Spinal muscular atrophy (SMA) is a motor neuron disease for which no effective treatment is currently available. SMA is caused by reduced levels of the evolutionarily conserved and ubiquitously expressed survival of motor neuron (SMN) protein. SMN together with several other core proteins forms the macromolecular SMN complex, which functions in the assembly of ribonucleoproteins (RNPs). While SMN is believed to assemble a variety of RNPs, to date its only well-characterized function is in the assembly of spliceosomal small nuclear ribonucleoproteins (snRNPs), critical components of the eukaryotic mRNA splicing machinery. Disruption of an SMN-dependent RNA splicing pathway has not yet been able to explain the underlying disease mechanisms in SMA, highlighting the significance of identifying additional pathways controlled by SMN. Our preliminary work identifies the assembly of the U7 snRNP - a RNP factor required for 3'-end processing of replication dependent histone mRNAs - as SMN-dependent in vivo. Disruption of this pathway due to SMN deficiency causes deregulation of histone synthesis with potentially detrimental effects on downstream cellular processes. This research project aims to build on these findings to identify the critical RNA and protein determinants of SMN-mediated U7 snRNP biogenesis, as well as to determine whether altered histone synthesis caused by U7 dysfunction contributes to cellular phenotypes caused by SMN deficiency, including motor neuron survival. Taken together, this project aims to characterize an SMN-dependent RNA pathway that is disrupted is SMA and may have deleterious cellular consequences with important implications in etiology of the disease. ! !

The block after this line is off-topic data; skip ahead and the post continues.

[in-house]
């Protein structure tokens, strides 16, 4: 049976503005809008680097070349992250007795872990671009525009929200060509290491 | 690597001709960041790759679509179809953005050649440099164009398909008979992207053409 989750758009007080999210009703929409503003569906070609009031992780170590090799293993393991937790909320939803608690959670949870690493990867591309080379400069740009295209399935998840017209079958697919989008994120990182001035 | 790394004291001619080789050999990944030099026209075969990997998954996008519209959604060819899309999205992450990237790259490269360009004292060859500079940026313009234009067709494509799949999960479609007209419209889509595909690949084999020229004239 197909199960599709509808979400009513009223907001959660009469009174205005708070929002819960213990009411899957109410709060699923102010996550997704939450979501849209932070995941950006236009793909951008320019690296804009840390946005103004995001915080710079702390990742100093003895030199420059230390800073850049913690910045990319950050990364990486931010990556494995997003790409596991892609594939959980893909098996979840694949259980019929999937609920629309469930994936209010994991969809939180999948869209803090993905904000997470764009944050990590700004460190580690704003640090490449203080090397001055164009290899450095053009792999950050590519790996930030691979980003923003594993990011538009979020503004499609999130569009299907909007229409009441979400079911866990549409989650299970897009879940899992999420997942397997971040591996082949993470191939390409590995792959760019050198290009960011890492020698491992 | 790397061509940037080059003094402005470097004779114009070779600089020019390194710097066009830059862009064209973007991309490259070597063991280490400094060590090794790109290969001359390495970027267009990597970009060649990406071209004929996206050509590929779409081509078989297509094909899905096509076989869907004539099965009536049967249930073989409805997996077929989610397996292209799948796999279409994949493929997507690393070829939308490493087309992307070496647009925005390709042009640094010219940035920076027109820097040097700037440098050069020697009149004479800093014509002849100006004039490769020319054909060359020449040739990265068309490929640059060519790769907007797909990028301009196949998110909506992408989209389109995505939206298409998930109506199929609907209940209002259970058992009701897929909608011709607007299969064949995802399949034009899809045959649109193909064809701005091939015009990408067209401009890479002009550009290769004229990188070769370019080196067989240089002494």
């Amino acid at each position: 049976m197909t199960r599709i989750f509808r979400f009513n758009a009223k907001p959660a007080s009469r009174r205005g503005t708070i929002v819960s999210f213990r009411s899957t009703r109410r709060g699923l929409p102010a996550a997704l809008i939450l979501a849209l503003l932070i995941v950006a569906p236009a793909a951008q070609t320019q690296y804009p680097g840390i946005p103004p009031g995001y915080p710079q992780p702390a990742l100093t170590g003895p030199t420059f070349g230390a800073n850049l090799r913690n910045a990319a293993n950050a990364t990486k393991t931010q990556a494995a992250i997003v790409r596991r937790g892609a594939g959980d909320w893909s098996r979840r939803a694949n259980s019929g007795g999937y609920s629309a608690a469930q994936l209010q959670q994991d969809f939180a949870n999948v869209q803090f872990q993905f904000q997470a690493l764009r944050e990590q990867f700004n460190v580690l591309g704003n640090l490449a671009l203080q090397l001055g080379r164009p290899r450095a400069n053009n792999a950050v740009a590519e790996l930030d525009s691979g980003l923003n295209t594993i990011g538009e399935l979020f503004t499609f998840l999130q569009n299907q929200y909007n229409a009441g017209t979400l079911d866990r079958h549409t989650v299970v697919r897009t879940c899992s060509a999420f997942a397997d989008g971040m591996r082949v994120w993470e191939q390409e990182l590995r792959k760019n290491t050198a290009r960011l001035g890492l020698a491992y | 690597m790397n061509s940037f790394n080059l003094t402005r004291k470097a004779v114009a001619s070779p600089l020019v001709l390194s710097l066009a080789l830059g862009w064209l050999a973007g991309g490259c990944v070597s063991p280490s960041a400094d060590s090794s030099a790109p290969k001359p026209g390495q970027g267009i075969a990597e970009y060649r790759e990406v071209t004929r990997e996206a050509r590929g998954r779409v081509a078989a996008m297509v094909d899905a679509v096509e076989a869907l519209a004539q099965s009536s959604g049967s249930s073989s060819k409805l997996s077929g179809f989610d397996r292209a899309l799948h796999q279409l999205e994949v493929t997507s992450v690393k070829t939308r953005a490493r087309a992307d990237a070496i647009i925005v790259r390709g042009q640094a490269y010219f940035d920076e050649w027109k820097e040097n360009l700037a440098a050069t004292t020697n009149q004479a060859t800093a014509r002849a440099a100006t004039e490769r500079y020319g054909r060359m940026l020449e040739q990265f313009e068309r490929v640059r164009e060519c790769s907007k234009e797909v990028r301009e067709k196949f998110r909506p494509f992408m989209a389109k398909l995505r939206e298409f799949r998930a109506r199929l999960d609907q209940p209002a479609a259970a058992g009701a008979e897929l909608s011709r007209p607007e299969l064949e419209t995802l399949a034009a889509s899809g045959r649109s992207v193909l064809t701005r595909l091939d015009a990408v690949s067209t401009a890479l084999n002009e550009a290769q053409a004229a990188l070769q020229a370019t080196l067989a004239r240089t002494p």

Public Health Relevance

Spinal muscular atrophy (SMA), a childhood neurodegenerative disease for which no effective treatment is currently available, is caused by a deficiency in the survival motor neuron (SMN) protein. To identify targets for effective SMA therapeutics, it is essential to characterize the fundamental biological pathways controlled by SMN. This project aims to characterize a novel SMN-dependent pathway that is disrupted in the disease in an effort to reveal novel disease mechanisms, which may provide new avenues for SMA therapeutic targeting.

National Institute of Health (NIH)
National Institute of Neurological Disorders and Stroke (NINDS)
Predoctoral Individual National Research Service Award (F31)
Project #
Application #
Study Section
Special Emphasis Panel (ZRG1)
Program Officer
Nuckolls, Glen H
Project Start
Project End
Budget Start
Budget End
Support Year
Fiscal Year
Total Cost
Indirect Cost
Columbia University (N.Y.)
Schools of Medicine
New York
United States
Zip Code
Iyer, Chitra C; Corlett, Kaitlyn M; Massoni-Laporte, Aurélie et al. (2018) Mild SMN missense alleles are only functional in the presence of SMN2 in mammals. Hum Mol Genet 27:3404-3416
Tisdale, Sarah; Pellizzoni, Livio (2015) Disease mechanisms and therapeutic approaches in spinal muscular atrophy. J Neurosci 35:8691-700
Li, Darrick K; Tisdale, Sarah; Lotti, Francesco et al. (2014) SMN control of RNP assembly: from post-transcriptional gene regulation to motor neuron disease. Semin Cell Dev Biol 32:22-9
Tisdale, Sarah; Lotti, Francesco; Saieva, Luciano et al. (2013) SMN is essential for the biogenesis of U7 small nuclear ribonucleoprotein and 3'-end formation of histone mRNAs. Cell Rep 5:1187-95
Li, Darrick K; Tisdale, Sarah; Espinoza-Derout, Jorge et al. (2013) A cell system for phenotypic screening of modifiers of SMN2 gene expression and function. PLoS One 8:e71965